This is the ferry that we took to Ometepe. We don't have a picture of the boat that we took back, but it was half the price of this one and looked like it was built of popsicle sticks. This one was very full going to the island. For some reason, the boat that could barely float on the way back was almost empty...

We didn't realize it, but the devil apparently lives at the bottom of this lake in Ometepe. According to local tradition, if you want to make a Faustian deal with the devil (and a lot of people apparently do), you go to this lake in the night and talk to him. They have many local stories about people who suddenly became rich or powerful after taking trips there.

In Ometepe, we went swimming in a nice large pool filled by natural springs. Here, Tara tried to show off her diving skills and I agreet to take a picture underwater of her entrance. As it turns out, Tara dives much like a cat would. Arms and legs pointed down and entering first and then the belly hits. I was laughing too hard to take the picture right as she went under, but here is one a second later.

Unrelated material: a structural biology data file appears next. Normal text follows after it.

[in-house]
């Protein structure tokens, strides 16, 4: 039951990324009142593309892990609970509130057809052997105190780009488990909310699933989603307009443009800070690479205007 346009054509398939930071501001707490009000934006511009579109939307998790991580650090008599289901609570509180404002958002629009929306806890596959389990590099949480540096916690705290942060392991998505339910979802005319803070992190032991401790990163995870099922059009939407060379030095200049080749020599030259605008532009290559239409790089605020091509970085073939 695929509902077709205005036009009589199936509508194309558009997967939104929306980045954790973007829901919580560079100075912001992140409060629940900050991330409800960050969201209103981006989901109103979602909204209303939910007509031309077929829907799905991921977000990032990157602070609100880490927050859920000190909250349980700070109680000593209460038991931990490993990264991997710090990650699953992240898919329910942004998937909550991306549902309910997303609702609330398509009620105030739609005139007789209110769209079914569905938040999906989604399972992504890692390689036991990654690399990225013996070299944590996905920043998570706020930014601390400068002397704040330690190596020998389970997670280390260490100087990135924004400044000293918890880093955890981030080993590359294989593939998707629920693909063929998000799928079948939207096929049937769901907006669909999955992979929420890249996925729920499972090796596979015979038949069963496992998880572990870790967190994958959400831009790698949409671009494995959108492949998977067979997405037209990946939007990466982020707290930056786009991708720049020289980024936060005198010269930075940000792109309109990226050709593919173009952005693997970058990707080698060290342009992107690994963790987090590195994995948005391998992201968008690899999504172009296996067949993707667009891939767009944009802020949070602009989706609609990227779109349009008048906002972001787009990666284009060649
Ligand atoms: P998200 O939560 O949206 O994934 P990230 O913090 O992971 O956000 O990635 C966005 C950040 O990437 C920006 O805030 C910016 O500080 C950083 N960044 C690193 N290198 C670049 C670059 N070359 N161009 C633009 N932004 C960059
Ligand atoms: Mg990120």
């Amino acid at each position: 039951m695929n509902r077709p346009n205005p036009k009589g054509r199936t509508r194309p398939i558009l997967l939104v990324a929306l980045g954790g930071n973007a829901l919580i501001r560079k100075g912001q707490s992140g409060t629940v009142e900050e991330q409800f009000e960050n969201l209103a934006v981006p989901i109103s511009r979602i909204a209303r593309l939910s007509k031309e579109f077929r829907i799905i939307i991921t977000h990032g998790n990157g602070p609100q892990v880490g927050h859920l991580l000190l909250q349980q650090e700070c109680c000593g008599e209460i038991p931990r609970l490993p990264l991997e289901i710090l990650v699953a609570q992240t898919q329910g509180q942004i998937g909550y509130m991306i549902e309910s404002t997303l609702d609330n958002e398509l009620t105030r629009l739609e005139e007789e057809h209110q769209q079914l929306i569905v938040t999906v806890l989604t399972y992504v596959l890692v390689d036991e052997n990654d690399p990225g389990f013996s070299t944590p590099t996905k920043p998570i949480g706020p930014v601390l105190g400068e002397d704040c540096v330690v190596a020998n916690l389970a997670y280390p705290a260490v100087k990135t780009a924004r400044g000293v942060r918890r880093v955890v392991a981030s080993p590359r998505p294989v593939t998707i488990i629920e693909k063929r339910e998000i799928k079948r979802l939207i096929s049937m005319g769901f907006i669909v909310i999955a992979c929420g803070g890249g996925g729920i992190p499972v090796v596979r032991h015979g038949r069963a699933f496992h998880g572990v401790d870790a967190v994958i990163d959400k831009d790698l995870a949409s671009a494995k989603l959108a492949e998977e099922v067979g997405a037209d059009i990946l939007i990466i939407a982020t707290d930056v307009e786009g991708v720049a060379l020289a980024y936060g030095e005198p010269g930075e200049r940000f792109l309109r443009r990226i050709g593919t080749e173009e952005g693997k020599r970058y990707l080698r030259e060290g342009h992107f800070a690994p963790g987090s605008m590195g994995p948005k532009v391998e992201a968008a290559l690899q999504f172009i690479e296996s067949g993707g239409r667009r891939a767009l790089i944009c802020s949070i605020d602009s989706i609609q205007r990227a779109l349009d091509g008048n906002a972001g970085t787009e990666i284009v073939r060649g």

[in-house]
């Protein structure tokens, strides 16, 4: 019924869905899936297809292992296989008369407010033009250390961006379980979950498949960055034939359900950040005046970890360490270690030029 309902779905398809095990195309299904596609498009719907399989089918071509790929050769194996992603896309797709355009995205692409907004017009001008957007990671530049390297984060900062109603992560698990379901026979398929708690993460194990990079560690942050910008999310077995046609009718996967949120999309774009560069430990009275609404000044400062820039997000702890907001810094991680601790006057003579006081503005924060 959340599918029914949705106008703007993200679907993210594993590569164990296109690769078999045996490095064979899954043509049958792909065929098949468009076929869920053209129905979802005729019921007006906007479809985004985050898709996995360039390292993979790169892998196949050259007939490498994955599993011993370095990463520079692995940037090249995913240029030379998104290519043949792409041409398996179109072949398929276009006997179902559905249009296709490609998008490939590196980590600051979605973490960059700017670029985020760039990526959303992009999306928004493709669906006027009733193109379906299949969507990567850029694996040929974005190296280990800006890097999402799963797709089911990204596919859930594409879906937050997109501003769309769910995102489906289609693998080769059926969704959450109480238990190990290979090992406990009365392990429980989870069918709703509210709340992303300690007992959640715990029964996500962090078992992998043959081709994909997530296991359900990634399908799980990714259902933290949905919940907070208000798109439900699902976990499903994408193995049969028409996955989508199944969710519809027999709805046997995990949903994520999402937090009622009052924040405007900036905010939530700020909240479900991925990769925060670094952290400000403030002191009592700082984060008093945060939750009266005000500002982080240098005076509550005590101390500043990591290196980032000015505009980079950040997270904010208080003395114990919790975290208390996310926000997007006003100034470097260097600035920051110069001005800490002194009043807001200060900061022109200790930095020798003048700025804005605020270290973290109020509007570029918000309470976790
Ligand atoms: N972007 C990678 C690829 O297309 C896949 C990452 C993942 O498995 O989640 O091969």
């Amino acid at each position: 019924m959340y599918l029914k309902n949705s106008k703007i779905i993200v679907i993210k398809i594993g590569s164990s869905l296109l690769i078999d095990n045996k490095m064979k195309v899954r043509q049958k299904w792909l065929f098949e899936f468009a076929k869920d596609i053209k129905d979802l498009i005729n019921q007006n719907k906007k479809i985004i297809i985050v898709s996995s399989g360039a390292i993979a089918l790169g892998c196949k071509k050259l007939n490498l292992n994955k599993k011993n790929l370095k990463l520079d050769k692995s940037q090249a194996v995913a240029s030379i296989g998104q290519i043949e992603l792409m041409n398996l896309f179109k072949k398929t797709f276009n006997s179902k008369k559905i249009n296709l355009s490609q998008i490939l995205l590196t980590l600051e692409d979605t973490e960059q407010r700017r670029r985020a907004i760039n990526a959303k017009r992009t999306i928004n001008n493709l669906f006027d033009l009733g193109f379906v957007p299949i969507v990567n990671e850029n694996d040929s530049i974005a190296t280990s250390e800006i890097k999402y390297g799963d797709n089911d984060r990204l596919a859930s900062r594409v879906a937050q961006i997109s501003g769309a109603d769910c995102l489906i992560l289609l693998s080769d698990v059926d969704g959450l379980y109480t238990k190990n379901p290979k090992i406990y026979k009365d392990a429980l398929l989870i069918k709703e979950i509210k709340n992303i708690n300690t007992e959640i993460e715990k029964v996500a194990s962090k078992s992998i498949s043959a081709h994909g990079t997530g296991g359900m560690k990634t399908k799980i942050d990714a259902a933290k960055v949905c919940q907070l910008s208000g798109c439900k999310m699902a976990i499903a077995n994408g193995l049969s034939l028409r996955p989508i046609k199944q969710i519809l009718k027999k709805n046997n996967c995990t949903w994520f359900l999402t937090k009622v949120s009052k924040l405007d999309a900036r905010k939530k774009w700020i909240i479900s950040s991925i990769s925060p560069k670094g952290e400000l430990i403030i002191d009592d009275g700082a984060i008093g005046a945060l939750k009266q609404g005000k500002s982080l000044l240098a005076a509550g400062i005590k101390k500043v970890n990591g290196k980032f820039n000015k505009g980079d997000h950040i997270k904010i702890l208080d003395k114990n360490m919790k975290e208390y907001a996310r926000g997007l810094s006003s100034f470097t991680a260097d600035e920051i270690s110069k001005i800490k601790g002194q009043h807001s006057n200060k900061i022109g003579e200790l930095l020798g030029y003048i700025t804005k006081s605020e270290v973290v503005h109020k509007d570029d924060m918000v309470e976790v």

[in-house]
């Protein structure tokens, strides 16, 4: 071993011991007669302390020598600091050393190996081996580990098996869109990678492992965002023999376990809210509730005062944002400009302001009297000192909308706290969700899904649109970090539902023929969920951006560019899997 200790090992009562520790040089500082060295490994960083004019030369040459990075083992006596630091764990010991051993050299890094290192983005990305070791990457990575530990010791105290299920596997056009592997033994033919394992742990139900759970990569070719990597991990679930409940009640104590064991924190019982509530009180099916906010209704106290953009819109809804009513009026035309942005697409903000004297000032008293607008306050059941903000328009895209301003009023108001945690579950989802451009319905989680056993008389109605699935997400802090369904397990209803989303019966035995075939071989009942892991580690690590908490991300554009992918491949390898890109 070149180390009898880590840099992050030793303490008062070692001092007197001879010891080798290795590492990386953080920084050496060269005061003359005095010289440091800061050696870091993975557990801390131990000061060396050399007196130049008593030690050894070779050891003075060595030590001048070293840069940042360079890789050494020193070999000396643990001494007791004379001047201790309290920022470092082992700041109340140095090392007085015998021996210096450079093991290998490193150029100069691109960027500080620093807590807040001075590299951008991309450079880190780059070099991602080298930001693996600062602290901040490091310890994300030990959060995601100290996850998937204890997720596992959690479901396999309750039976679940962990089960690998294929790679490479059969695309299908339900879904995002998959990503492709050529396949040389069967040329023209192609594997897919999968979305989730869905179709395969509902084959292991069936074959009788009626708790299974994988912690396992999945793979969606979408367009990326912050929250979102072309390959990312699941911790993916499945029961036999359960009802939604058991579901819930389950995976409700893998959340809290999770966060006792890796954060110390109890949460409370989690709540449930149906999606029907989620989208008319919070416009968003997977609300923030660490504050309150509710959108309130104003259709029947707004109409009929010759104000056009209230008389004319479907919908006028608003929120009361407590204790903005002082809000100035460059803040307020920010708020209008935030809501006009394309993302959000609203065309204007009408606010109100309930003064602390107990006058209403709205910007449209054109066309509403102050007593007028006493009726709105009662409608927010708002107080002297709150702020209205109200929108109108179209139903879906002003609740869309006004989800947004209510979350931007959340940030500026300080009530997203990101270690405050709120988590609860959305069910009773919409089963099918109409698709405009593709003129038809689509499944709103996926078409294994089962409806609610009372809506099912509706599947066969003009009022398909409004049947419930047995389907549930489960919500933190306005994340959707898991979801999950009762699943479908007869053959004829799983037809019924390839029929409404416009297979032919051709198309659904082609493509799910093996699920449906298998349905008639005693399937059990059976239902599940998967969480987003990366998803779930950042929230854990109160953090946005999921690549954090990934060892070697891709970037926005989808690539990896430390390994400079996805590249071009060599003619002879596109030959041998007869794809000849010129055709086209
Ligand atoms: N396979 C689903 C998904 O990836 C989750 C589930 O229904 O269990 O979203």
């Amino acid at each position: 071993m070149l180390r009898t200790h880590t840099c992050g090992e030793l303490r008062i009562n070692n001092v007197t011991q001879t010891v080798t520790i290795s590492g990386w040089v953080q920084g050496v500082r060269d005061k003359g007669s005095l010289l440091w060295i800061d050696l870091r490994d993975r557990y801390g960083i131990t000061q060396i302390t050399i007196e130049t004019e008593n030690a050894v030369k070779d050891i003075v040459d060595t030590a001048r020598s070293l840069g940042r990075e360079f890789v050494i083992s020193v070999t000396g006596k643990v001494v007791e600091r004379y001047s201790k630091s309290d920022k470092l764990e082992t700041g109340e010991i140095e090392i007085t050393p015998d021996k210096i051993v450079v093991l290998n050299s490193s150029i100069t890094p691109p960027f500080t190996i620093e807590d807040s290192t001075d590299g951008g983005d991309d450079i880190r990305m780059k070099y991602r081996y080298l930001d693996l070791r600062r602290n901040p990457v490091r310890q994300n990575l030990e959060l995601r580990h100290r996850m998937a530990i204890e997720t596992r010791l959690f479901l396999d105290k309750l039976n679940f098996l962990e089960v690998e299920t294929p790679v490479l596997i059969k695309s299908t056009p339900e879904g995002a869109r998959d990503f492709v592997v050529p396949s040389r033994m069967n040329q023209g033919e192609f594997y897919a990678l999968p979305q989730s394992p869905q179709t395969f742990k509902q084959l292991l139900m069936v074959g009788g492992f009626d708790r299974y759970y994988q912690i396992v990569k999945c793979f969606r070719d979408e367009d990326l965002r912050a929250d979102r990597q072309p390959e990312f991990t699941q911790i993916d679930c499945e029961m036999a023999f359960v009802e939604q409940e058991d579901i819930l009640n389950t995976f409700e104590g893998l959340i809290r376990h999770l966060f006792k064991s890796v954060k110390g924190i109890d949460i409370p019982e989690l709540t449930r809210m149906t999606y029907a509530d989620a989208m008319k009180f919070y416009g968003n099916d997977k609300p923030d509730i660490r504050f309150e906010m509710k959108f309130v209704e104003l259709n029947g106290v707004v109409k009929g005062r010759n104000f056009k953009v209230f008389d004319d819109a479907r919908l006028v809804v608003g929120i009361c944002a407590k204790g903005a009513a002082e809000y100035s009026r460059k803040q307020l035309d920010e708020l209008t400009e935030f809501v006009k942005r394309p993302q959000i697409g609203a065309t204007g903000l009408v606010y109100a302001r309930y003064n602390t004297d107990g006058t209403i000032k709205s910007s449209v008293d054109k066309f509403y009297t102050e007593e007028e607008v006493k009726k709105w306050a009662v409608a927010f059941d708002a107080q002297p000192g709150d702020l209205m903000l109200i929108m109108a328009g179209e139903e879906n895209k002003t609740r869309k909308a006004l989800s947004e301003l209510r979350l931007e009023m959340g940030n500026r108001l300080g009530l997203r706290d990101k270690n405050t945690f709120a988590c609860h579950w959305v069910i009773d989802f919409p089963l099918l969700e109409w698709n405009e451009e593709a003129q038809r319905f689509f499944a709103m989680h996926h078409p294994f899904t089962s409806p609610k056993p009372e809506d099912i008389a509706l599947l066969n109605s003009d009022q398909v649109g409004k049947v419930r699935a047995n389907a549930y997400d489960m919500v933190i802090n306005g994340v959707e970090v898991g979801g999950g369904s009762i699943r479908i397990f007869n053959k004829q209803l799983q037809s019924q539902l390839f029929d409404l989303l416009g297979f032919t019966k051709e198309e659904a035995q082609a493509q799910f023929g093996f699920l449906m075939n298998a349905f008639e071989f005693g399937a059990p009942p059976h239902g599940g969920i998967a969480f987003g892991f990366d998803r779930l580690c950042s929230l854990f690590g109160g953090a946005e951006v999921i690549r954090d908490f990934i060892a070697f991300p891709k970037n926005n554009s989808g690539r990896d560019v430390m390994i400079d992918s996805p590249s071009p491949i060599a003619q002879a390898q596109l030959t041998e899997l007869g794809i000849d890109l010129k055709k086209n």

We took maybe a half dozen underwater pictures. In this one, we agreed to keep our eyes open and stick out our tongue. Somehow, Tara configured her face to look like a diseased gnome.

This is a view of the pools, advertised as natural pools. Many things on our journeys have been advertised as natural, which translates to "slightly more natural looking than a cement block". It was very nice, though.